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Philadelphia won nine of 10 games heading into the pause; Minnesota won 12 of its last 17 to climb within one point of the West’s final playoff spot. With Claude Giroux’s re-ascendance to stardom and Sean Couturier’s Selke bid out East and Kevin Fiala’s breakout campaign up North, each team might not receive an earnest end to potential storybook seasons. And there are others, too. The Kings, after spending the season in the cellar, were on a seven-game winning streak. Predators goaltender Juuse Saros is slowly taking over for Pekka Rinne, compiling a 6-2-0 record, .948 save percentage and a 1.82 goals against average in his last nine appearances. Mika Zibanejad was scoring at a goal-a-game pace since February. All potentially on layaway until next year.

Forgettable Seasons, Forgotten

On the other end, seasons that didn’t quite go as expected will be rendered as minor footnotes. The Panthers can take a mulligan next year on goaltender Sergei Bobrovsky, who has a career-worst 3.23 goals against average fresh off of signing a seven-year, $70 million contract. The sting of the Sharks sudden plummet down to the bottom of the Western Conference standings won’t have to be prolonged through the beginning of spring. Instead, San Jose can collect its lottery pick, pass go and move on.

First- and second-overall picks Jack Hughes and Kaapo Kakko, with 44 combined points, can skate quietly into their sophomore seasons. Coyotes winger Phil Kessel, despite scoring fewer than 20 goals for the first time in a dozen seasons, won’t receive the ire of Arizona fans for not doing more to make the playoffs, because there won’t be a playoffs to make. There won’t be any falling short for the Predators, either, as they can return their status as one of the best teams on paper next season without added postseason disappointment.

Veterans Retiring

Not everyone is like Joe Thornton, untraded, 40 years old and still Jumbo, who believes he still has “years” left in the tank. He has a couple of cohorts—Patrick Marleau (40) and Jason Spezza (36) have both indicated their desire to play one more season—but the list is thin and there are a few standout veterans who could’ve already played their last game. Namely Justin Williams, who came out of retirement midseason to take part in his 19th year in the NHL.

Mikko Koivu, 37 and the first and only permanent captain in the Wild’s history, is in the final year of his two-year contract and The Athletic’s Michael Russo had reported in February that the centerman was contemplating retirement before the pause took effect. America’s winningest goaltender, Ryan Miller, has seen a steady decline in three years with Anaheim and his deal also expires at the end of this season. One-time teammate Corey Perry has suffered knee and foot injuries in recent years and his hoped-for renaissance in Dallas hasn’t gone as planned. Nothing is final, but Father Time is knocking.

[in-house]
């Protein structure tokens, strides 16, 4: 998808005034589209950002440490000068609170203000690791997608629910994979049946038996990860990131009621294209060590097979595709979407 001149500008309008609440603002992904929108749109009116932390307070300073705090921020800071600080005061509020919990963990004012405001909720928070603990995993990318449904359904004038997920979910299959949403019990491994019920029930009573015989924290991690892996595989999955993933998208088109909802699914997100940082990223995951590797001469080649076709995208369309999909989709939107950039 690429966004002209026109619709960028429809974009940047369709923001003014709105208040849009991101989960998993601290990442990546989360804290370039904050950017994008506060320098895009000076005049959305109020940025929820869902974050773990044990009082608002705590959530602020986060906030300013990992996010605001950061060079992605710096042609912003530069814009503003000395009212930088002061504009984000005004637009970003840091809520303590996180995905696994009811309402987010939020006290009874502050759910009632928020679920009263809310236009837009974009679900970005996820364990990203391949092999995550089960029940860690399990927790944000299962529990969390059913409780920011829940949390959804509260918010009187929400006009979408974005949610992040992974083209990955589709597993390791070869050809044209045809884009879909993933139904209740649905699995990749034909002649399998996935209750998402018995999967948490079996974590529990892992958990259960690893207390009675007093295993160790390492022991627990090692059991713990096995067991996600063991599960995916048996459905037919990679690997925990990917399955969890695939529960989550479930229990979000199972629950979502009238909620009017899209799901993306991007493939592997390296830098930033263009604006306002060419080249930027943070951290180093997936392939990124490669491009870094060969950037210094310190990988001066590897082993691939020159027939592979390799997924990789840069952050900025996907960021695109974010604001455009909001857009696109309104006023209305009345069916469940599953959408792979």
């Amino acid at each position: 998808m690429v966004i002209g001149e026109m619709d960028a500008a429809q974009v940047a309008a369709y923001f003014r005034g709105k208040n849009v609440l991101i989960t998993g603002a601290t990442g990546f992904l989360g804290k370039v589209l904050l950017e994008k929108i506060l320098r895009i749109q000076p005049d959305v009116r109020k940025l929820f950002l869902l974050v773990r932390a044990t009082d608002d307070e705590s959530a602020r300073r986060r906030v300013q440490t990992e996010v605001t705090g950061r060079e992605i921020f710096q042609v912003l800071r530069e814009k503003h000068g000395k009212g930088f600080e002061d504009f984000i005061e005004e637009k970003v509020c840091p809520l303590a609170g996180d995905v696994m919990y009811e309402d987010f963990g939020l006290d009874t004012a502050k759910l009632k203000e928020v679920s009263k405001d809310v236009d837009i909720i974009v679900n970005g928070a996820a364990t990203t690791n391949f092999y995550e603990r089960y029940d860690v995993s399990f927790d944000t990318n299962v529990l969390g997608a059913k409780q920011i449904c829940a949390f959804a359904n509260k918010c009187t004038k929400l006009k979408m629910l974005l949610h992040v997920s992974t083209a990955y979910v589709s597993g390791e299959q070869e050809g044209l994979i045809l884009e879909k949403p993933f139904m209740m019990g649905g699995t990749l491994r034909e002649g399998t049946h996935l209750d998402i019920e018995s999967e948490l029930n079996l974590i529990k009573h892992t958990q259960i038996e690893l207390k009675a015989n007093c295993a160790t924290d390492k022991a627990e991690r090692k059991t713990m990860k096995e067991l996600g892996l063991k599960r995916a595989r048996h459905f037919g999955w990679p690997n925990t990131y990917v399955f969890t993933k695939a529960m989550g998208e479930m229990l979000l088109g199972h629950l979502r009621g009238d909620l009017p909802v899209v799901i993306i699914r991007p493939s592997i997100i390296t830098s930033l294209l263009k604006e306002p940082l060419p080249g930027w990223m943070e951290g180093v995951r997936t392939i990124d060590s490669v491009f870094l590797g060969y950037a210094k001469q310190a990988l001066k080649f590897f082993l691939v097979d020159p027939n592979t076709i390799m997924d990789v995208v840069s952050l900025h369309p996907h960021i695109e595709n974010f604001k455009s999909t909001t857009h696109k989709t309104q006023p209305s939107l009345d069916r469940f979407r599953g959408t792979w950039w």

No Return on High-Priced Rentals

Take a brief trip back 15, 20 years ago. A new box-office smash becomes available at Blockbuster. You rent the movie, the rental period draws to a close, open the box and there’s nothing inside. Multiply that times a factor of millions of dollars and a few draft picks and prospects, and team’s who went all-in prior to and at the deadline could be looking at a negative return on their trades.

Players and teams of note include Taylor Hall, who the Coyotes acquired for a 2020 first round pick, a conditional third in 2021 plus prospects; Tyler Toffoli, added by the Canucks for a 2020 second round pick; and Brenden Dillon, obtained by the Caps for a 2020 second round pick and a 2021 conditional third. Taking a swing and whiffing in the postseason is one thing. Not having the chance to swing is another. There hasn’t been a scenario like this in league history and the only thing, right now, to avoid coming away empty-handed would be if unrestricted free agents sign with their current teams.